This life challenge would become another adventure. It was a whirlwind. I spent Veterans Day at Vanderbilt seeing doctors and having MRIs and CT scans. The news just kept getting worse. It was stage 4 rectal cancer; it had spread to my liver. My treatment plan would include chemotherapy, radiation and surgery.

It’s all very strange and surreal. For me, there was not a moment of shock or a sudden burst of tears. There was an oddly calm thought of, why not me? I’m not any better than all the other people I’ve known to fight this battle. I’m not more special or protected. I quickly realized I had every single weapon I needed to fight this — faith, family, friends and Vanderbilt. I’ve always bought into the belief of “everything happens for a reason.” I haven’t always been able to see the reason; some things are so sad or terrible. However, this didn’t seem to be that tough to accept. I can do this; I can fight and win, and I can make something good of this.  

Most importantly, I had to share my story so others would know the importance of screening. Just as I was diagnosed with cancer, the screening age for colon cancer was reduced to 45. I posted on social media, I told co-workers, and I encouraged friends. It was incredibly rewarding when I would hear of someone who scheduled their screening because of me.

I also thought if I could talk about cancer and what I was going through, others could be more comfortable around people with cancer. Cancer is horrible, and nobody really wants to talk about it. I realized I had friends who went through cancer, and I didn’t do enough for them. I certainly didn’t ask them enough questions about how they were feeling or what they were going through. I had no idea what cancer treatment was going to be like, physically or emotionally. I would learn soon enough.

But first, I would run one more half- marathon for the year in Tulsa, Oklahoma. Would my body feel different? Could I convince my mind everything was the same as it was two weeks earlier before I was diagnosed with cancer? Not only did we have a great race, but we enjoyed the weekend with friends and came home ready to take the steps in my cancer journey.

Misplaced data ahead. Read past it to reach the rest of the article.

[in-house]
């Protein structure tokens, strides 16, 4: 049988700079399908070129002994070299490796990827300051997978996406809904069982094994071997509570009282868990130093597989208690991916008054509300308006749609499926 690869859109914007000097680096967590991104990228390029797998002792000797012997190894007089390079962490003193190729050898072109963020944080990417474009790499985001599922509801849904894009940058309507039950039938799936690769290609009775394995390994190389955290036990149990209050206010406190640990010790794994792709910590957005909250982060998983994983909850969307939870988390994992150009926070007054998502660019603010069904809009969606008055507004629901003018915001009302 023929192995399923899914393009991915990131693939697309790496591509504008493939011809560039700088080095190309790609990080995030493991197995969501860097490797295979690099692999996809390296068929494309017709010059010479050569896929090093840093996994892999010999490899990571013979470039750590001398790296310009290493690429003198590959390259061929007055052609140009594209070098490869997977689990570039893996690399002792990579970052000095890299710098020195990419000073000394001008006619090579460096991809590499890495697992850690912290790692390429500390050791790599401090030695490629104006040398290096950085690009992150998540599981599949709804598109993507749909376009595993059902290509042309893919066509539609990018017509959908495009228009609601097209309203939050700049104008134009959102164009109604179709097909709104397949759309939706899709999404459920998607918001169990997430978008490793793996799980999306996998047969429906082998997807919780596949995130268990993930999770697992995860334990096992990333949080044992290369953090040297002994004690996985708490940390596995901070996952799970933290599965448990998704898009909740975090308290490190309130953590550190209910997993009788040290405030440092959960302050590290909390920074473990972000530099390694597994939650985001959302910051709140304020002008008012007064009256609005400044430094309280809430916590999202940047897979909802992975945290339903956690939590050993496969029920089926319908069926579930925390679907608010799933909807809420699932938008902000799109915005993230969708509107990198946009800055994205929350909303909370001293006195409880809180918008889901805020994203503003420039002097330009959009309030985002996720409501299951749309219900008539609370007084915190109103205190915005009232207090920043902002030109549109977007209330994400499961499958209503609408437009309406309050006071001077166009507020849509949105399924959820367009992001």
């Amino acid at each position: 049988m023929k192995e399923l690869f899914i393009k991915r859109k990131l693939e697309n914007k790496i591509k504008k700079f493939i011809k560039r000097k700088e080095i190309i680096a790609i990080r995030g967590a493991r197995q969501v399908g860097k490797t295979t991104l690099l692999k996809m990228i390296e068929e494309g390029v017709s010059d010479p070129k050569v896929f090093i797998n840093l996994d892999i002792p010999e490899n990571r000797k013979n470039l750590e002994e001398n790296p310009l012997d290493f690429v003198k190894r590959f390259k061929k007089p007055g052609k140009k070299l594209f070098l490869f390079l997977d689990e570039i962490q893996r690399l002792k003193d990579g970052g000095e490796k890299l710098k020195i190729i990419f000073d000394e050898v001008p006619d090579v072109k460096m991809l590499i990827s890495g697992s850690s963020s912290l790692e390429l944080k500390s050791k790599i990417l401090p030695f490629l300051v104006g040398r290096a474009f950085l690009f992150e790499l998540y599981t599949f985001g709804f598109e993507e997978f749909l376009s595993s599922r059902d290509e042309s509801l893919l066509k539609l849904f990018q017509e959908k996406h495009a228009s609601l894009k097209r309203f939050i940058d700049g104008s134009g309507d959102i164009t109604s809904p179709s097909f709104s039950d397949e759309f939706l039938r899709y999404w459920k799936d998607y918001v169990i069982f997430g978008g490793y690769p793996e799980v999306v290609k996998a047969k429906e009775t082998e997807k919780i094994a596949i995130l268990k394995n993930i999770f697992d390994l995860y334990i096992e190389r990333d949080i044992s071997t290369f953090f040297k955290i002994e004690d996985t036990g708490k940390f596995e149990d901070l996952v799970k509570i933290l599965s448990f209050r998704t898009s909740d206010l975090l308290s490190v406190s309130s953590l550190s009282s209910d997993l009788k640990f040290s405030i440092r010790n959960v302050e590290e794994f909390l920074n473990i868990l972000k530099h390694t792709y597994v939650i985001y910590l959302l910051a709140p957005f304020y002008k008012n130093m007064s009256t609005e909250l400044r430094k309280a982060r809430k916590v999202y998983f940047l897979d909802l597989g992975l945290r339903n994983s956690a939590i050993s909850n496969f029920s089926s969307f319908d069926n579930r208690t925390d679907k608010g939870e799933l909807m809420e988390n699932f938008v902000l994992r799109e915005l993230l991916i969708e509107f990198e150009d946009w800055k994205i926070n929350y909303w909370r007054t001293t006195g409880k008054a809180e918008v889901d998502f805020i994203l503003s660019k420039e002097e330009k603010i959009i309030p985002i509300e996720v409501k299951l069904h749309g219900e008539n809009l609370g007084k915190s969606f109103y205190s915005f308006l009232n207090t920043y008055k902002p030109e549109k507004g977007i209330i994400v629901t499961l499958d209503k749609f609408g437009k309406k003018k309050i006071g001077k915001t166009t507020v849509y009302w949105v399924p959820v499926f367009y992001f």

I needed to have my port implanted, and then decide which day I would choose for chemotherapy infusions: Tuesdays or Thursdays? That decision would affect my ability to maintain a normal, full-time workload. If I chose Tuesday,  the worst days would be that week and I’d feel better by the weekend. If I chose Thursday, the worst days would be over the weekend and I’d feel better by Monday, ready to go back to the office. I chose Thursdays. All I wanted was to keep things as normal as possible. Work is my normal. I work in finance for Metro Nashville Government. I have a comfortable office in the historic courthouse with a nice view. Despite the COVID pandemic, I went to the office every day. I sure didn’t need to be home thinking about cancer. I would rather be in the office tending to my busy schedule. 

On Dec. 2, 2021, I received my first drops of chemotherapy, and so it began. The plan was eight-12 rounds of chemo with scans after rounds four and eight. I was pleased with my medical team and quickly got into my treatment routine. Every other week I felt normal and always had a good weekend. Months before my diagnosis, I had registered for a half- marathon the first weekend in February, and it fell on one of my good weekends.